The Catskill Mountains are not mountains. The Catskills started as a high plateau. Over eons, before the first humans, water, the sun, and wind carved high steep peaks: rounded, forested and teeming with life.
October 2008, on a return trip from my Mother’s house on Long Island, we traveled the winding road called “Route 17”, through the high autumn hillsides, one of our last trips to see her. She broke her hip on New Year’s and lived with me and my sisters until her 2013 passing.
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We left Long Island early afternoon, as the sun passed over the western hills we stopped to explore a place called “Fishs Eddy”, a town on the banks of the Delaware River.
On the east side, facing sunset is a formation that would be a cliff if it was not for the hardwood trees growing from every available nook, crevice. Everywhere a root could be sunk, roots fed trees that, one late October afternoon, made a hill bright with autumn.
Turkeys live in this type of habitat. We took a trail, barely a road that climbed past failed farms and hunting shacks.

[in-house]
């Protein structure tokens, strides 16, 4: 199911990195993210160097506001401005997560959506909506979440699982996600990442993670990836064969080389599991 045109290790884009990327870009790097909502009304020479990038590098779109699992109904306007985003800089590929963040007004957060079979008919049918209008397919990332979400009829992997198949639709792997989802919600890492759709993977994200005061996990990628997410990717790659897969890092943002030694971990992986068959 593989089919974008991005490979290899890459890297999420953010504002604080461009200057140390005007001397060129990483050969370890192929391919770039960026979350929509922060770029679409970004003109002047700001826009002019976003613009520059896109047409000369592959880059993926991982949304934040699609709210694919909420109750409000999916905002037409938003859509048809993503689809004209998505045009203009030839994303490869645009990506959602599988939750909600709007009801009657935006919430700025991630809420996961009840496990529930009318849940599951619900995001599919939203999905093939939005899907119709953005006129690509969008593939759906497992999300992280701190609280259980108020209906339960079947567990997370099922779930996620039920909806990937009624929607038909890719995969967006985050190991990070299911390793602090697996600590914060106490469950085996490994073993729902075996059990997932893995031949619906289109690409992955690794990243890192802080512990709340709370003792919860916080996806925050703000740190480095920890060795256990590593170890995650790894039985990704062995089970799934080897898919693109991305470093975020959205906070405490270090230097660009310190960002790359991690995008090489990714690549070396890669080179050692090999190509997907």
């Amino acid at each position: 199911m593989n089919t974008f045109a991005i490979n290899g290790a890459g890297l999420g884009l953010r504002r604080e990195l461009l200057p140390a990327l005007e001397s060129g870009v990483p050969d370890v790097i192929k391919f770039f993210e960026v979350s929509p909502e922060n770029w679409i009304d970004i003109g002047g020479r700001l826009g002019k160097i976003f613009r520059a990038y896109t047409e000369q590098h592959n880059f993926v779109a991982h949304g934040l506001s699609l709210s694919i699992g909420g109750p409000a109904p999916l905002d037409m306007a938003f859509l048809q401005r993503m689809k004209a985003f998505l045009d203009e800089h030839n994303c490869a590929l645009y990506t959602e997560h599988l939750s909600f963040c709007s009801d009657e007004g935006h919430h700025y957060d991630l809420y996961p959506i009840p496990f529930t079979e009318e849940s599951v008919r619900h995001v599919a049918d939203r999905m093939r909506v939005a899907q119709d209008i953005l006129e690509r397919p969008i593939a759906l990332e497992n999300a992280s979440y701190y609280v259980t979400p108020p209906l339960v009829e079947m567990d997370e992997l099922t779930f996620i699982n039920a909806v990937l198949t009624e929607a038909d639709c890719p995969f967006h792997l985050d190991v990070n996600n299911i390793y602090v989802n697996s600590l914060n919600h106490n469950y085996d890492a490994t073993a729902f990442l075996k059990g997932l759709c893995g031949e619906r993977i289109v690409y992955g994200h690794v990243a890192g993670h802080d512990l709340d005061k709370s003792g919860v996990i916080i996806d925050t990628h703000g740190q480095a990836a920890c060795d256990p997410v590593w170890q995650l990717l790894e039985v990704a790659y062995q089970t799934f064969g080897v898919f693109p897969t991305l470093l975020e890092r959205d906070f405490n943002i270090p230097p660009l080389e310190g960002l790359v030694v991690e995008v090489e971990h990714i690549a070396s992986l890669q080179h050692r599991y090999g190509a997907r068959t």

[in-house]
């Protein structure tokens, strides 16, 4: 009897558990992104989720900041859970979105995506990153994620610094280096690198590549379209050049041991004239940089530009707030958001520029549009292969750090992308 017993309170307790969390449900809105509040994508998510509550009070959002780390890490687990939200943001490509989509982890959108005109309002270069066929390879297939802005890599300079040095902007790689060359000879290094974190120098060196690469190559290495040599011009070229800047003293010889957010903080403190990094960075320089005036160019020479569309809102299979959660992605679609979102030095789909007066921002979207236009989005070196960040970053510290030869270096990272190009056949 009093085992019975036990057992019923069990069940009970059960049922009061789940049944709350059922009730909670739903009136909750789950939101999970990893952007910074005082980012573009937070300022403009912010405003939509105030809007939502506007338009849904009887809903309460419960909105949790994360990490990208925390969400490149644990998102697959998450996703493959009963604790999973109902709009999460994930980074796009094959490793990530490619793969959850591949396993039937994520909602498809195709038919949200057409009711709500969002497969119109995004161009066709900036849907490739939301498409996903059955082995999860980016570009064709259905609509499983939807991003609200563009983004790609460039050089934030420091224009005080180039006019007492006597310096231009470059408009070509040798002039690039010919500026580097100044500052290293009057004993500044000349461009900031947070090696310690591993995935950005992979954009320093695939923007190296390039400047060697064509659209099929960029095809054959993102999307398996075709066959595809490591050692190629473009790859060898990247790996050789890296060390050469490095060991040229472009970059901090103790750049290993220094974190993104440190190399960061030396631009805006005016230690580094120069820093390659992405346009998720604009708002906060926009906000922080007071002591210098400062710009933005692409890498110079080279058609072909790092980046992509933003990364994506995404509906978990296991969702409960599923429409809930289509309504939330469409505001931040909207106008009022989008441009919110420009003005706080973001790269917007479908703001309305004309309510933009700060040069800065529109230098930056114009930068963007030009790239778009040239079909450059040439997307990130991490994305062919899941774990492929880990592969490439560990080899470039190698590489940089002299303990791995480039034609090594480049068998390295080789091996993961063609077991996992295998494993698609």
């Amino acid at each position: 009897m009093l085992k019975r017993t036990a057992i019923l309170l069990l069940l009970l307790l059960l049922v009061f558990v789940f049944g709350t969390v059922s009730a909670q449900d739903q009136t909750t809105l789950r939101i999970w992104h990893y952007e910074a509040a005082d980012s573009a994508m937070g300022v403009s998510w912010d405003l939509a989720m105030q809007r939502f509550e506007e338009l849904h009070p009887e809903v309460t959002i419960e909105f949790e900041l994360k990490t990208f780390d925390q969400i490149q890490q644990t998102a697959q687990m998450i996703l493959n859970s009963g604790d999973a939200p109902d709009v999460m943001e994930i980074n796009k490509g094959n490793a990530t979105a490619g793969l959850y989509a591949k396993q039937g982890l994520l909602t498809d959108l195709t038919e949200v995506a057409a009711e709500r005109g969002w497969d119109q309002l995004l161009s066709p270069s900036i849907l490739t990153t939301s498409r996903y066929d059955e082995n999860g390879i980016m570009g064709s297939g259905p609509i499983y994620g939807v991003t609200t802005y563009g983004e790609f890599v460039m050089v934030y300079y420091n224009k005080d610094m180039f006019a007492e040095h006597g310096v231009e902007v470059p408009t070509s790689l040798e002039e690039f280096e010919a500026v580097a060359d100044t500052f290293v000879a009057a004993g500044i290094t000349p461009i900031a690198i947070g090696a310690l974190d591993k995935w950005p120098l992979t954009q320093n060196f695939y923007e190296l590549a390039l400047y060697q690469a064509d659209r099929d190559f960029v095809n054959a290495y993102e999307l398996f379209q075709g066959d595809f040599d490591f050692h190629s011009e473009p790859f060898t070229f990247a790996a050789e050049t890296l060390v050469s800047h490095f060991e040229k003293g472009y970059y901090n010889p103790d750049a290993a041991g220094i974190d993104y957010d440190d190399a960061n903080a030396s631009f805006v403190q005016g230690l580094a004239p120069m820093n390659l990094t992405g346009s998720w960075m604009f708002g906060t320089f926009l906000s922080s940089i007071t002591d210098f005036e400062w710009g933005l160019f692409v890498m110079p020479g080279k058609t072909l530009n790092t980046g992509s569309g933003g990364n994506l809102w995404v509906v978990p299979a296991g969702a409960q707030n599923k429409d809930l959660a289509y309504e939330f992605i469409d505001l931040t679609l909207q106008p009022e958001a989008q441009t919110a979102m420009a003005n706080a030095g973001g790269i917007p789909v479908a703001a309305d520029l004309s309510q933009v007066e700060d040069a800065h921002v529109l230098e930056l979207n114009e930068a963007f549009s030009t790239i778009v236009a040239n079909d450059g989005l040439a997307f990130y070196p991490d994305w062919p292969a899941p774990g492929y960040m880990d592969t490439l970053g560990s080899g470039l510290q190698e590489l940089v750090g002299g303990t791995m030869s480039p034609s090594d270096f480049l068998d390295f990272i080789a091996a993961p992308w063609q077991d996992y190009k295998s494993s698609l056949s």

The Hens Flee
On a level place, in front of a ruined home, we came upon a Tom (male) turkey and his four hens. The hens fled at the sight of us.
With barely time to raise the camera I caught Tom and the last hen as she fled into the bushes.
Tom Turkey Defiant
I say she, because Tom stayed behind. He stood erect, all three feet of him, defiant and strutting in a direction opposite from the hens.
This is the bird Benjamin Franklin proposed as the national emblem of the new United State of America (the bald eagle won that competition).
Hunted into almost oblivion, across the United States the wild turkey is making a dramatic come back in many places, including the forests and farmland of rural New York State.
This fellow made no noise. His strutting posture and head bobbing said it all.
We left Tom Turkey in peace to his domain and hens.
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